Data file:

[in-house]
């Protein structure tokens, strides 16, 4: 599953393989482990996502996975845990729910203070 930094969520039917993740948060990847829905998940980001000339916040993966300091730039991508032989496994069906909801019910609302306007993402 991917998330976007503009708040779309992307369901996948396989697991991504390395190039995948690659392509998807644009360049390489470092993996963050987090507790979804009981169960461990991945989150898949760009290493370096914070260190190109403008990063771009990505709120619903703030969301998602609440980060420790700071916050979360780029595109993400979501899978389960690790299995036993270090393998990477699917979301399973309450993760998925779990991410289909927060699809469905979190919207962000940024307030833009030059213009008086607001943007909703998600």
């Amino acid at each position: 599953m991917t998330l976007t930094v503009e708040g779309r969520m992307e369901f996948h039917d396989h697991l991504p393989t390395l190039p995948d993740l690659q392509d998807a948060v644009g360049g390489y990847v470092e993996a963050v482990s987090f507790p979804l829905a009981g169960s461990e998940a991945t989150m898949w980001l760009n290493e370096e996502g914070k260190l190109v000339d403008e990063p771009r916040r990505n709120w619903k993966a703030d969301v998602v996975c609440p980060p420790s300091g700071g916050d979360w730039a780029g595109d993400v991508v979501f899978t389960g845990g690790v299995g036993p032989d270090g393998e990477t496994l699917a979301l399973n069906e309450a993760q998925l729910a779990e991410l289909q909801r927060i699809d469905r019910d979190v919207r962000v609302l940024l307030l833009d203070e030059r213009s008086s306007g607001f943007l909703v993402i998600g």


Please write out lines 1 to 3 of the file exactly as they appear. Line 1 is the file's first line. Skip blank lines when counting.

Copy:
[in-house]
């Protein structure tokens, strides 16, 4: 599953393989482990996502996975845990729910203070 930094969520039917993740948060990847829905998940980001000339916040993966300091730039991508032989496994069906909801019910609302306007993402 991917998330976007503009708040779309992307369901996948396989697991991504390395190039995948690659392509998807644009360049390489470092993996963050987090507790979804009981169960461990991945989150898949760009290493370096914070260190190109403008990063771009990505709120619903703030969301998602609440980060420790700071916050979360780029595109993400979501899978389960690790299995036993270090393998990477699917979301399973309450993760998925779990991410289909927060699809469905979190919207962000940024307030833009030059213009008086607001943007909703998600």
């Amino acid at each position: 599953m991917t998330l976007t930094v503009e708040g779309r969520m992307e369901f996948h039917d396989h697991l991504p393989t390395l190039p995948d993740l690659q392509d998807a948060v644009g360049g390489y990847v470092e993996a963050v482990s987090f507790p979804l829905a009981g169960s461990e998940a991945t989150m898949w980001l760009n290493e370096e996502g914070k260190l190109v000339d403008e990063p771009r916040r990505n709120w619903k993966a703030d969301v998602v996975c609440p980060p420790s300091g700071g916050d979360w730039a780029g595109d993400v991508v979501f899978t389960g845990g690790v299995g036993p032989d270090g393998e990477t496994l699917a979301l399973n069906e309450a993760q998925l729910a779990e991410l289909q909801r927060i699809d469905r019910d979190v919207r962000v609302l940024l307030l833009d203070e030059r213009s008086s306007g607001f943007l909703v993402i998600g």